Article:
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I've always had two writing lives, one as a journalist and one as a fiction writer. They've complemented each other. I love them both.

My professional journalism life started in June 1957, when I answered a classified ad in the New York Times for an editorial assistant. I needed a summer job. I was 19 years old and had just graduated from Columbia. I was going to California to seek my fortune as a book and movie writer. I never went. I hated my new job (I was basically the copyboy in the sports department) but I loved working at the paper.


At 21, I became a reporter. I covered the first spring training of the New York Mets in 1962, and in 1964, I was sent to Miami Beach to cover the heavyweight championship fight between Sonny Liston and Cassius Clay. Because most people thought Liston would knock out the kid in the first round, the editors didn't send the real boxing reporter. Why waste his valuable time? So they sent another me instead. Cassius Clay whipped Sonny Liston and guess who became the new boxing reporter?

And I started my professional fiction writing career. Here's how I got the idea for The Contender, my first YA novel. Two nights before a fight, I took an old boxing manager out to dinner. His name was Cus D'Amato. He told me about a gym he once owned in a tough neighborhood in Manhattan. It was at the top of three dark narrow twisting flights of stairs. He often slept at the top of the stairs, with a gun and a German Shepherd. But he slept with one ear open, listening for a kid who would come up those stairs alone, at night and scared, but willing to conquer his fear to become somebody, a fighter, a contender.


When I got back to New York after the fight, there was a letter waiting for me at The Times from Ferdinand Monjo, an editor at Harper & Row (now called HarperCollins.) He had enjoyed reading my boxing stories. Would I like to try my hand at a novel with boxing as its milieu? I had to look up the word milieu (it means setting) before I answered his letter. You bet, I wrote, and I have a title: The Contender.

Soon after the book came out, I became a sports columnist, and got very busy traveling and writing for the paper. I left in 1971 to write novels and movies (although in New Jersey not California) and didn't write another YA novel until 1977. It was called One Fat Summer, and it was sort of about me. I was a fat kid growing up in Rego Park, Queens, New York City. Not an athlete. Read a lot. Started writing so I could make up stories in which thin kids died horribly. I think my parents were happy I was a reader and too fat to get into trouble. My dad, Sidney I. Lipsyte, was a principal and eventually director of all the New York City schools for emotionally-disturbed kids. He died in 2004 at the age of 100. My mom, Fanny Finston Lipsyte, died in 1998, at 90. She had been a school teacher and guidance counselor in the New York City public schools.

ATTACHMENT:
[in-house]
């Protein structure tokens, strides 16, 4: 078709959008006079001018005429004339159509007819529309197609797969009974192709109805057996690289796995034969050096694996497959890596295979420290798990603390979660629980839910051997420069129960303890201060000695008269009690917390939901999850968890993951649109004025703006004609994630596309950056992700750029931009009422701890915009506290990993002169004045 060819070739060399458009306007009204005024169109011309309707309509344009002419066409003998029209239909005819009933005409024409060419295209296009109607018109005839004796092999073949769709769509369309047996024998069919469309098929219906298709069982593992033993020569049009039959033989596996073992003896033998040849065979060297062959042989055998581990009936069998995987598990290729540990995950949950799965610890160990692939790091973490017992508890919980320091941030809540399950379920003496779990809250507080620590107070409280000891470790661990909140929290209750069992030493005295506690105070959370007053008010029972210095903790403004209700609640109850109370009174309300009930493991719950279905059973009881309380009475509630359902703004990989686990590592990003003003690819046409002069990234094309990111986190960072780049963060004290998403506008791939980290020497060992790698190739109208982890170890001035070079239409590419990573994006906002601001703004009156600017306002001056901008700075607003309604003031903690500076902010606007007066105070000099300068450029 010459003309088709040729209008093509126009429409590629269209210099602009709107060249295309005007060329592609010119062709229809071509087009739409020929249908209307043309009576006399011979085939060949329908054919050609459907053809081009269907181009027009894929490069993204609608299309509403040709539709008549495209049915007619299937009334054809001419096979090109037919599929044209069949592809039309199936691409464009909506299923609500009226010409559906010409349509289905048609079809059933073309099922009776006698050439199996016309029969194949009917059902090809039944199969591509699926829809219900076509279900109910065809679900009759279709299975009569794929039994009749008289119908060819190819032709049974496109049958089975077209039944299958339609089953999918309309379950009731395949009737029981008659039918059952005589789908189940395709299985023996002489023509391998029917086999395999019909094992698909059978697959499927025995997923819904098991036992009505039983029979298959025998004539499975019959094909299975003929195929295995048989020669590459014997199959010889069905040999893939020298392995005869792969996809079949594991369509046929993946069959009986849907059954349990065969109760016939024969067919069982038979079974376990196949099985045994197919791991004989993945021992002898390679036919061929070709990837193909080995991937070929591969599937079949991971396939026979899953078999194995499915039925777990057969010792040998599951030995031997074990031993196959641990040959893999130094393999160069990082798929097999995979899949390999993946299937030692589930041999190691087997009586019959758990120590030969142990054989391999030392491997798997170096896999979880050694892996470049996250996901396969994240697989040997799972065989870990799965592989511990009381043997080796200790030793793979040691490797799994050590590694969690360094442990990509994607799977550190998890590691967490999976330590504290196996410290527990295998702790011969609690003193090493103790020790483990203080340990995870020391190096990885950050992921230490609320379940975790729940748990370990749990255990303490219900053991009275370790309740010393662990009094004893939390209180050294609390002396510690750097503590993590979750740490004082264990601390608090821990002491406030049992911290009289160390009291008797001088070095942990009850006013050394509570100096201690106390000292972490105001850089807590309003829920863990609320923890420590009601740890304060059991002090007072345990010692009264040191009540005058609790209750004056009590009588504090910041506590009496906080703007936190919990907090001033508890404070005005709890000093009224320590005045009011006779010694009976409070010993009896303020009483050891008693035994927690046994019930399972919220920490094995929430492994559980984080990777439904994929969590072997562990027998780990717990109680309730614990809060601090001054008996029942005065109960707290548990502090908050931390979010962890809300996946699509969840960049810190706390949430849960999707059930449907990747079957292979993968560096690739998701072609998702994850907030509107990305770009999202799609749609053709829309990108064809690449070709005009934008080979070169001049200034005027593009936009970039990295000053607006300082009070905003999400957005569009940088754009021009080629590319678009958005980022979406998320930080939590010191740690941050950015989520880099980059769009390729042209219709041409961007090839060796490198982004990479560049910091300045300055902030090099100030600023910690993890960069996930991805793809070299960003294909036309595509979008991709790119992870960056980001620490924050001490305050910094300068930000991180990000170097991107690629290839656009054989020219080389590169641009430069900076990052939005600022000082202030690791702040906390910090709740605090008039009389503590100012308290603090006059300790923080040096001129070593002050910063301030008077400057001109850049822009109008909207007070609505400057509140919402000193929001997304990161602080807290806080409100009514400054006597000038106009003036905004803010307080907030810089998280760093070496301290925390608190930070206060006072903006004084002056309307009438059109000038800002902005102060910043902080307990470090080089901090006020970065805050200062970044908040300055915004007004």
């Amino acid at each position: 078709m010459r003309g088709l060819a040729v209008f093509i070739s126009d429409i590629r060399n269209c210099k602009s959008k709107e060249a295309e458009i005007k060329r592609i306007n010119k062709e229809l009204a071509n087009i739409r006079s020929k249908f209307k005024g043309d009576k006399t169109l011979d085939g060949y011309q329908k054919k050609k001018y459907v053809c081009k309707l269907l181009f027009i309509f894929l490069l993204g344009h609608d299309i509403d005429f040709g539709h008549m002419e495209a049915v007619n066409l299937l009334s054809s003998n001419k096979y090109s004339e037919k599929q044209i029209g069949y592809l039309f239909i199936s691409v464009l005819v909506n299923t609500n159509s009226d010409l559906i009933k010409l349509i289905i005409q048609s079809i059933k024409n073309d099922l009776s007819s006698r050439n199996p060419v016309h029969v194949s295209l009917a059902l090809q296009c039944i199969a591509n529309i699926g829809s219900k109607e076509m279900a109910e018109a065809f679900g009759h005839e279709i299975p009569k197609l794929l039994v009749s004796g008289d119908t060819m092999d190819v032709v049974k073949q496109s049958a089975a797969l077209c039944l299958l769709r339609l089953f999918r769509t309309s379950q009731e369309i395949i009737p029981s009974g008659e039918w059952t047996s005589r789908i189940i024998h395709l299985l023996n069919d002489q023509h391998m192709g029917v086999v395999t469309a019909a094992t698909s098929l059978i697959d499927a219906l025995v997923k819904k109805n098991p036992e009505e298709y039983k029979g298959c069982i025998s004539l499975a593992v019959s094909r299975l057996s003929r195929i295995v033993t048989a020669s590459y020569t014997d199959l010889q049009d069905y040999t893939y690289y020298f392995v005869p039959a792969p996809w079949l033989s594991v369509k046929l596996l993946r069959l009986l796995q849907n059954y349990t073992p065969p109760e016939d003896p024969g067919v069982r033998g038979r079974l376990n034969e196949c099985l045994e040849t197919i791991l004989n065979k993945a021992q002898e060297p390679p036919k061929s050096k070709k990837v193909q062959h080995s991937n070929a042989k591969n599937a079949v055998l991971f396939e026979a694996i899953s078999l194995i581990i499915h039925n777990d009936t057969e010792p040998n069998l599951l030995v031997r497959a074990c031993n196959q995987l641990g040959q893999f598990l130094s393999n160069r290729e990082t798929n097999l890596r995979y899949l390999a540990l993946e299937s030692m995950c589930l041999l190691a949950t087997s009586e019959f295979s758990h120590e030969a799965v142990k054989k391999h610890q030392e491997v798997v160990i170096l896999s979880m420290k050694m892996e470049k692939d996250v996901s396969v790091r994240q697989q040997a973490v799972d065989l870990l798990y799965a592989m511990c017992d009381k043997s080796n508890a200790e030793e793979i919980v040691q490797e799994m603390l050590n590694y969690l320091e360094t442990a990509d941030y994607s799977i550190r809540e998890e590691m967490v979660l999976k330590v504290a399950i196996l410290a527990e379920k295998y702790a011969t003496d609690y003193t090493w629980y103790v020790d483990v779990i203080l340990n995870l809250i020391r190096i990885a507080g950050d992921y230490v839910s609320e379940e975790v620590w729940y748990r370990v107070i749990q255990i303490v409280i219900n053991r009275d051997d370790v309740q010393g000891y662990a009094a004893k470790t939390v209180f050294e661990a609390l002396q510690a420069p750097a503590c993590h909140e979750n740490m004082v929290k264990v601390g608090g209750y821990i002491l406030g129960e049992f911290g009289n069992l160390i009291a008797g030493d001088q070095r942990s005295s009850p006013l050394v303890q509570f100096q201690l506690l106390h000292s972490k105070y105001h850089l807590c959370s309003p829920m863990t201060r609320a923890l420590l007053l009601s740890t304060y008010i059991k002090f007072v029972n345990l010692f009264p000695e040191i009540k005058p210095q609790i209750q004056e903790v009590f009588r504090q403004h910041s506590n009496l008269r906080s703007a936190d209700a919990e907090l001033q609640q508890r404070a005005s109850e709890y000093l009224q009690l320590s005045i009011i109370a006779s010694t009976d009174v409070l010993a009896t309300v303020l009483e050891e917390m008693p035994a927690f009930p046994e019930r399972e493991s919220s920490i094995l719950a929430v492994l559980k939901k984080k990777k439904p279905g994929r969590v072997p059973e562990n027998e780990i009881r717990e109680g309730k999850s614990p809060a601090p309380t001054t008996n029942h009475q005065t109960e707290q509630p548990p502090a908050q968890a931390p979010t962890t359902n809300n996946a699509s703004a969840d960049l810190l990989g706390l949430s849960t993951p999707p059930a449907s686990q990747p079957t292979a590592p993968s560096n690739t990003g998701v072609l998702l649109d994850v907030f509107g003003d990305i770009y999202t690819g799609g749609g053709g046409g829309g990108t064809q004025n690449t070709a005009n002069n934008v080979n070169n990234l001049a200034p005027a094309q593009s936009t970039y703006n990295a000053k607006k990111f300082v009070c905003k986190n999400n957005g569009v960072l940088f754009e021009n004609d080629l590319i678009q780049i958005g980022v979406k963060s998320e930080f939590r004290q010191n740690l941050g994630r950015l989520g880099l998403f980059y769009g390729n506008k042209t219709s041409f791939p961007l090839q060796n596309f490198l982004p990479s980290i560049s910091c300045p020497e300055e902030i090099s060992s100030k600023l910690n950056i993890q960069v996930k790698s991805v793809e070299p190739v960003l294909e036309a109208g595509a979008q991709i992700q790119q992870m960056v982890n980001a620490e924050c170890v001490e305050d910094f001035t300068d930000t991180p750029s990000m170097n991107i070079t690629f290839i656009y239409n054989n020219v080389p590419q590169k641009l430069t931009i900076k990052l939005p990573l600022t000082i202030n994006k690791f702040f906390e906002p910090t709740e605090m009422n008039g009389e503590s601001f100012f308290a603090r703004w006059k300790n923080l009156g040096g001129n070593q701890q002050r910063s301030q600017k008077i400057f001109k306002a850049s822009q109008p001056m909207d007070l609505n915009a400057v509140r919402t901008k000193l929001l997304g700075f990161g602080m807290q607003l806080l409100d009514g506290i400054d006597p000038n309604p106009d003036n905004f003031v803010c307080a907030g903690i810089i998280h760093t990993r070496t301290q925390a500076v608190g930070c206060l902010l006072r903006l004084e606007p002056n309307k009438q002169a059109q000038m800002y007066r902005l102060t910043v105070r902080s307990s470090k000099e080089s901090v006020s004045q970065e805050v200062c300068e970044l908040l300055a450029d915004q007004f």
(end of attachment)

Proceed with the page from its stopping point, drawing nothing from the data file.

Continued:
I finally lost my weight at 14 when I lied about my age to get a job cutting the lawn and tending the yard of a nasty old man who worked me thin. I think I lost forty pounds that summer, but I'm not sure. I always used to jump off the scale when it rolled up near 200.

I had wanted to write about that summer since I'd lived it. But I was afraid of writing about how I had hated my body and was ashamed of myself for being different (i.e. being fat). It wasn't until I was writing an article for Mother Jones magazine about books I had read as a kid and saw the words "in the prison of my fat" that I got the courage to face the painful truth of those years. And once I did, the book rolled out. I made up the characters and the adventures of that book, but not the emotions.

Most of my YA novels have come from my experiences as a journalist, either for newspapers (I've also written for the New York Post and USA Today) or for television (I've been a correspondent for CBS and NBC and had a nightly public affairs show on the PBS station in New York, WNET Channel 13, for which I won an Emmy.)

There were three sequels to The Contender: The Brave, The Chief, and Warrior Angel, and they all came from stories I covered on Indian reservations.

In 1991, I was invited back to The New York Times to write a sports column and a cityside column called Coping. I loved that, too, especially when the all-stars Joe Lelyveld was the executive editor and Neil Amdur was the sports editor. That was a great decade, lots of fun, great stories and even some prizes. In 1992, I was runner-up for the Pulitzer Prize in commentary for the sports column, and in 1996, I won the Meyer Berger Award for Distinguished Reporting from Columbia University for the Coping column. (In 1966, I had won that same award for the sports column!)

In 2001, I won the Margaret A. Edwards Award from the American Library Association for lifetime contribution to Young Adult Literature. That one sent me back to the computer to write more books. I left the The New York Times again after 2002 and got back to writing fiction (although working occasionally for ESPN keeps my sports knowledge current).

The best prize of all came in 2004 when my grandson, Alfred Major Lipsyte, was born. He's the son of Ceridwen Morris, a screenwriter, and her husband, Sam Lipsyte, a much better novelist than his old man. His sister, Susannah Lipsyte, is a terrific writer, too, but she's a lawyer and mostly writes in legalese. I have a wonderful family.


The last few years have been spent writing and traveling with my wife, Lois B. Morris, who is best known as a writer of books and magazine articles on mental health and psychology. We live in Manhattan, and that's the rundown on my life so far. Stay tuned for sequels.